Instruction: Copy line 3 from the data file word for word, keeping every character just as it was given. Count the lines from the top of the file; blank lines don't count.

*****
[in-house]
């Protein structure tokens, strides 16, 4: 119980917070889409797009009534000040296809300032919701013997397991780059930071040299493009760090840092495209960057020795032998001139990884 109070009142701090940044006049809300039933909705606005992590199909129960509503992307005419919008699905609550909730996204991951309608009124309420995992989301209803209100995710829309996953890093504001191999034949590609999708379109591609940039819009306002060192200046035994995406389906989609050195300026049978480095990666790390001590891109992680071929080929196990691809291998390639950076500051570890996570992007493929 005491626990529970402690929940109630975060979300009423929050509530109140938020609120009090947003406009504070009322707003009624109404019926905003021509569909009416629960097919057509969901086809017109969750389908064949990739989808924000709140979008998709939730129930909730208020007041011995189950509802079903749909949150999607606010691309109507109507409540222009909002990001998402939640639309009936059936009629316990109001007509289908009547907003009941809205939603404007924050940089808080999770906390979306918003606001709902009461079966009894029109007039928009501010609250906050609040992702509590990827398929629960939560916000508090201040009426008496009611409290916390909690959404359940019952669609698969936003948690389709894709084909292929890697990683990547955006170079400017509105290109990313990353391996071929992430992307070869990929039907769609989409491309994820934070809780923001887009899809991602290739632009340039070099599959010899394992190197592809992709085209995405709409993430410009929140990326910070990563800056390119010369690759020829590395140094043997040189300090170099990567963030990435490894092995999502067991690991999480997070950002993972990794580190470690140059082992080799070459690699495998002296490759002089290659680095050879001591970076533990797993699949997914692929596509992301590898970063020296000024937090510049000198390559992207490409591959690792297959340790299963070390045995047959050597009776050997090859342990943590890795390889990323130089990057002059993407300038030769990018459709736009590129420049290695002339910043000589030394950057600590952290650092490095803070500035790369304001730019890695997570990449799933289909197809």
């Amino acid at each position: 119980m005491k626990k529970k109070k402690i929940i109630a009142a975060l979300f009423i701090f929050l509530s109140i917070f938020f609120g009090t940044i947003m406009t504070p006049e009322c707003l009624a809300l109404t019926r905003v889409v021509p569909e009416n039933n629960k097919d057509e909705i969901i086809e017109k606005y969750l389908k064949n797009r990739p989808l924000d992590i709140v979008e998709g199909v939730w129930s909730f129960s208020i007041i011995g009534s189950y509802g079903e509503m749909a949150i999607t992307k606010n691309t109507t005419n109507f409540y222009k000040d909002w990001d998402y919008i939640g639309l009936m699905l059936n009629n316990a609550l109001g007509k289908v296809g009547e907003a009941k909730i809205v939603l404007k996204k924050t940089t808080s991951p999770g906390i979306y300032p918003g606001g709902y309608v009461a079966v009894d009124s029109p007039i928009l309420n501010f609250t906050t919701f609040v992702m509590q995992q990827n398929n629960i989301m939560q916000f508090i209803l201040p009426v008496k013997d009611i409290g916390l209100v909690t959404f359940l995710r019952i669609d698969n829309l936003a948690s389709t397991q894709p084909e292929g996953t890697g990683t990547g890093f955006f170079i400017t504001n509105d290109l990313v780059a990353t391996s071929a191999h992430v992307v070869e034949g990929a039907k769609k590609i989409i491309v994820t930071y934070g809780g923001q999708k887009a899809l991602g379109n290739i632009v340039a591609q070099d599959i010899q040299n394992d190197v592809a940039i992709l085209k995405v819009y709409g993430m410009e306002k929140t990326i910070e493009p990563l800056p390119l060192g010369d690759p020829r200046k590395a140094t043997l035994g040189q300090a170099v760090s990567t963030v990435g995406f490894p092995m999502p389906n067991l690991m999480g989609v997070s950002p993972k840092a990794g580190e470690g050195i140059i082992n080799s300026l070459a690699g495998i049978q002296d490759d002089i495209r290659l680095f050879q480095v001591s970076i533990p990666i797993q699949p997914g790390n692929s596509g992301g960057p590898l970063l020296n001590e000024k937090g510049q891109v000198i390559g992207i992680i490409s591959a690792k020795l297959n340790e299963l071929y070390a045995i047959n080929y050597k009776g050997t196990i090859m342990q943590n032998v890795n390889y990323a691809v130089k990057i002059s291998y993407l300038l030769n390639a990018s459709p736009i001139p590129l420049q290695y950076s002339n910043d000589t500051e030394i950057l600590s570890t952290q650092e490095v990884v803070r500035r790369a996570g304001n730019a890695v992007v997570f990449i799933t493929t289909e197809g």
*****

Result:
């Amino acid at each position: 119980m005491k626990k529970k109070k402690i929940i109630a009142a975060l979300f009423i701090f929050l509530s109140i917070f938020f609120g009090t940044i947003m406009t504070p006049e009322c707003l009624a809300l109404t019926r905003v889409v021509p569909e009416n039933n629960k097919d057509e909705i969901i086809e017109k606005y969750l389908k064949n797009r990739p989808l924000d992590i709140v979008e998709g199909v939730w129930s909730f129960s208020i007041i011995g009534s189950y509802g079903e509503m749909a949150i999607t992307k606010n691309t109507t005419n109507f409540y222009k000040d909002w990001d998402y919008i939640g639309l009936m699905l059936n009629n316990a609550l109001g007509k289908v296809g009547e907003a009941k909730i809205v939603l404007k996204k924050t940089t808080s991951p999770g906390i979306y300032p918003g606001g709902y309608v009461a079966v009894d009124s029109p007039i928009l309420n501010f609250t906050t919701f609040v992702m509590q995992q990827n398929n629960i989301m939560q916000f508090i209803l201040p009426v008496k013997d009611i409290g916390l209100v909690t959404f359940l995710r019952i669609d698969n829309l936003a948690s389709t397991q894709p084909e292929g996953t890697g990683t990547g890093f955006f170079i400017t504001n509105d290109l990313v780059a990353t391996s071929a191999h992430v992307v070869e034949g990929a039907k769609k590609i989409i491309v994820t930071y934070g809780g923001q999708k887009a899809l991602g379109n290739i632009v340039a591609q070099d599959i010899q040299n394992d190197v592809a940039i992709l085209k995405v819009y709409g993430m410009e306002k929140t990326i910070e493009p990563l800056p390119l060192g010369d690759p020829r200046k590395a140094t043997l035994g040189q300090a170099v760090s990567t963030v990435g995406f490894p092995m999502p389906n067991l690991m999480g989609v997070s950002p993972k840092a990794g580190e470690g050195i140059i082992n080799s300026l070459a690699g495998i049978q002296d490759d002089i495209r290659l680095f050879q480095v001591s970076i533990p990666i797993q699949p997914g790390n692929s596509g992301g960057p590898l970063l020296n001590e000024k937090g510049q891109v000198i390559g992207i992680i490409s591959a690792k020795l297959n340790e299963l071929y070390a045995i047959n080929y050597k009776g050997t196990i090859m342990q943590n032998v890795n390889y990323a691809v130089k990057i002059s291998y993407l300038l030769n390639a990018s459709p736009i001139p590129l420049q290695y950076s002339n910043d000589t500051e030394i950057l600590s570890t952290q650092e490095v990884v803070r500035r790369a996570g304001n730019a890695v992007v997570f990449i799933t493929t289909e197809g």